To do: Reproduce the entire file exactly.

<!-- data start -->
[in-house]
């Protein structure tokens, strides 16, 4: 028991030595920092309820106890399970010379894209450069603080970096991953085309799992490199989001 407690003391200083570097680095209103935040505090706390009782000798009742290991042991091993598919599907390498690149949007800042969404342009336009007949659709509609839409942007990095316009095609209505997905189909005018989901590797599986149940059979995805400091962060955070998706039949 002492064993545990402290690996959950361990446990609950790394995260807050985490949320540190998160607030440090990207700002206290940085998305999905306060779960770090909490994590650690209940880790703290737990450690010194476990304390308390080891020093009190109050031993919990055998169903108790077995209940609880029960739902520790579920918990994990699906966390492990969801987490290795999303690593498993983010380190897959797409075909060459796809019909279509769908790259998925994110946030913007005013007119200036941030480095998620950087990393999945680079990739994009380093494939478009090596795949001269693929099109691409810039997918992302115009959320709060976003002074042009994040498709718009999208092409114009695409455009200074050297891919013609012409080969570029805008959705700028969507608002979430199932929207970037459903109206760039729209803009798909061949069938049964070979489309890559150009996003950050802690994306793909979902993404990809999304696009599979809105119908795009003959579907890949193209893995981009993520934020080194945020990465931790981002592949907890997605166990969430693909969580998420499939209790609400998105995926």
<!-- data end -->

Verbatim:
[in-house]
């Protein structure tokens, strides 16, 4: 028991030595920092309820106890399970010379894209450069603080970096991953085309799992490199989001 407690003391200083570097680095209103935040505090706390009782000798009742290991042991091993598919599907390498690149949007800042969404342009336009007949659709509609839409942007990095316009095609209505997905189909005018989901590797599986149940059979995805400091962060955070998706039949 002492064993545990402290690996959950361990446990609950790394995260807050985490949320540190998160607030440090990207700002206290940085998305999905306060779960770090909490994590650690209940880790703290737990450690010194476990304390308390080891020093009190109050031993919990055998169903108790077995209940609880029960739902520790579920918990994990699906966390492990969801987490290795999303690593498993983010380190897959797409075909060459796809019909279509769908790259998925994110946030913007005013007119200036941030480095998620950087990393999945680079990739994009380093494939478009090596795949001269693929099109691409810039997918992302115009959320709060976003002074042009994040498709718009999208092409114009695409455009200074050297891919013609012409080969570029805008959705700028969507608002979430199932929207970037459903109206760039729209803009798909061949069938049964070979489309890559150009996003950050802690994306793909979902993404990809999304696009599979809105119908795009003959579907890949193209893995981009993520934020080194945020990465931790981002592949907890997605166990969430693909969580998420499939209790609400998105995926």